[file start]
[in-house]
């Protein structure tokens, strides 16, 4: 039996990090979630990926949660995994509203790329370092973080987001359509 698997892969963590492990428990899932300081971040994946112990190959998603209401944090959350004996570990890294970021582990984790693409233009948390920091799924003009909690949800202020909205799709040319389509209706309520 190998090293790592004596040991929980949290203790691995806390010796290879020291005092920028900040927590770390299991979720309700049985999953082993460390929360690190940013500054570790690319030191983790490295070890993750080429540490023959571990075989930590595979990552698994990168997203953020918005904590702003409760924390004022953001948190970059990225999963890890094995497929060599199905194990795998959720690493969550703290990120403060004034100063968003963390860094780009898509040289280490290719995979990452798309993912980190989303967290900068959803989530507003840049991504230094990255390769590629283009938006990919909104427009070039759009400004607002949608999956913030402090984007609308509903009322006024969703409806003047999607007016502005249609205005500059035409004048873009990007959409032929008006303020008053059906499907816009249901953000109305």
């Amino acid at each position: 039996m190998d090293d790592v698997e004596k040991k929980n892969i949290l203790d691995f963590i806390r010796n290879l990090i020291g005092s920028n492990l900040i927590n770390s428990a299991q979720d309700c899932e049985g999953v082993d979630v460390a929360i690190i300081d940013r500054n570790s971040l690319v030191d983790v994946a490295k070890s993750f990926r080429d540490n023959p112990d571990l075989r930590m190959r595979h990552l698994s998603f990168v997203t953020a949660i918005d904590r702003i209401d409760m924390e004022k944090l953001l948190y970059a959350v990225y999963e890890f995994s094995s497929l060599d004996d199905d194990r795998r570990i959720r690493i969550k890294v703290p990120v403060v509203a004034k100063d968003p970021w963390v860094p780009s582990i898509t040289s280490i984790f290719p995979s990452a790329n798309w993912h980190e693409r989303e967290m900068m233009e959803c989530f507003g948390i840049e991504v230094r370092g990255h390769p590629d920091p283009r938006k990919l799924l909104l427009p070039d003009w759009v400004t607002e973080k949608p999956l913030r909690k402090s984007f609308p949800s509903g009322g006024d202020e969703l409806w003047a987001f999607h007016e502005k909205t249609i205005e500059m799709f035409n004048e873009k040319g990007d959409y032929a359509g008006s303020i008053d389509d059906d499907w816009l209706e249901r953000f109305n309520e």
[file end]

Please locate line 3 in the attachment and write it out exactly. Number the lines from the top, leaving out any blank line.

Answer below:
């Amino acid at each position: 039996m190998d090293d790592v698997e004596k040991k929980n892969i949290l203790d691995f963590i806390r010796n290879l990090i020291g005092s920028n492990l900040i927590n770390s428990a299991q979720d309700c899932e049985g999953v082993d979630v460390a929360i690190i300081d940013r500054n570790s971040l690319v030191d983790v994946a490295k070890s993750f990926r080429d540490n023959p112990d571990l075989r930590m190959r595979h990552l698994s998603f990168v997203t953020a949660i918005d904590r702003i209401d409760m924390e004022k944090l953001l948190y970059a959350v990225y999963e890890f995994s094995s497929l060599d004996d199905d194990r795998r570990i959720r690493i969550k890294v703290p990120v403060v509203a004034k100063d968003p970021w963390v860094p780009s582990i898509t040289s280490i984790f290719p995979s990452a790329n798309w993912h980190e693409r989303e967290m900068m233009e959803c989530f507003g948390i840049e991504v230094r370092g990255h390769p590629d920091p283009r938006k990919l799924l909104l427009p070039d003009w759009v400004t607002e973080k949608p999956l913030r909690k402090s984007f609308p949800s509903g009322g006024d202020e969703l409806w003047a987001f999607h007016e502005k909205t249609i205005e500059m799709f035409n004048e873009k040319g990007d959409y032929a359509g008006s303020i008053d389509d059906d499907w816009l209706e249901r953000f109305n309520e």